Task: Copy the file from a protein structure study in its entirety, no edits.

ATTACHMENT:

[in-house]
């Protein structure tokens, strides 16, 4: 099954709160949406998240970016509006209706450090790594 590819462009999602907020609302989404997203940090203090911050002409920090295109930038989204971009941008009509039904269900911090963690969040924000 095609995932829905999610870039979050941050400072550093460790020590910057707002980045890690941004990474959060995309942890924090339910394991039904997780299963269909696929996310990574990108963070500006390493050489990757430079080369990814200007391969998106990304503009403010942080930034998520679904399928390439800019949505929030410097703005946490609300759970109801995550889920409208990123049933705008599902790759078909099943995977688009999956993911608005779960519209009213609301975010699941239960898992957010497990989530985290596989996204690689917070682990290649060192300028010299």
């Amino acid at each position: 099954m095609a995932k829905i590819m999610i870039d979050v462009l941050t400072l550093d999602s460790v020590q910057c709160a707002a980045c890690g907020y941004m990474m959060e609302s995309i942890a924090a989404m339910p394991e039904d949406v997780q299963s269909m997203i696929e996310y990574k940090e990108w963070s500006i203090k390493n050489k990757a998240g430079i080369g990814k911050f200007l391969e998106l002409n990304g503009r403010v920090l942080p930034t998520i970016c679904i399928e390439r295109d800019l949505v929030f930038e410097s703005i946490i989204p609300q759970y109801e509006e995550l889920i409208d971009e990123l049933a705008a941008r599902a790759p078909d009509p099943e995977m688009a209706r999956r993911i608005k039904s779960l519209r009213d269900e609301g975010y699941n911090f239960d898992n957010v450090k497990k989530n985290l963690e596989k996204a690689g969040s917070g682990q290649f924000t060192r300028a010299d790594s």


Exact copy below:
[in-house]
């Protein structure tokens, strides 16, 4: 099954709160949406998240970016509006209706450090790594 590819462009999602907020609302989404997203940090203090911050002409920090295109930038989204971009941008009509039904269900911090963690969040924000 095609995932829905999610870039979050941050400072550093460790020590910057707002980045890690941004990474959060995309942890924090339910394991039904997780299963269909696929996310990574990108963070500006390493050489990757430079080369990814200007391969998106990304503009403010942080930034998520679904399928390439800019949505929030410097703005946490609300759970109801995550889920409208990123049933705008599902790759078909099943995977688009999956993911608005779960519209009213609301975010699941239960898992957010497990989530985290596989996204690689917070682990290649060192300028010299």
């Amino acid at each position: 099954m095609a995932k829905i590819m999610i870039d979050v462009l941050t400072l550093d999602s460790v020590q910057c709160a707002a980045c890690g907020y941004m990474m959060e609302s995309i942890a924090a989404m339910p394991e039904d949406v997780q299963s269909m997203i696929e996310y990574k940090e990108w963070s500006i203090k390493n050489k990757a998240g430079i080369g990814k911050f200007l391969e998106l002409n990304g503009r403010v920090l942080p930034t998520i970016c679904i399928e390439r295109d800019l949505v929030f930038e410097s703005i946490i989204p609300q759970y109801e509006e995550l889920i409208d971009e990123l049933a705008a941008r599902a790759p078909d009509p099943e995977m688009a209706r999956r993911i608005k039904s779960l519209r009213d269900e609301g975010y699941n911090f239960d898992n957010v450090k497990k989530n985290l963690e596989k996204a690689g969040s917070g682990q290649f924000t060192r300028a010299d790594s």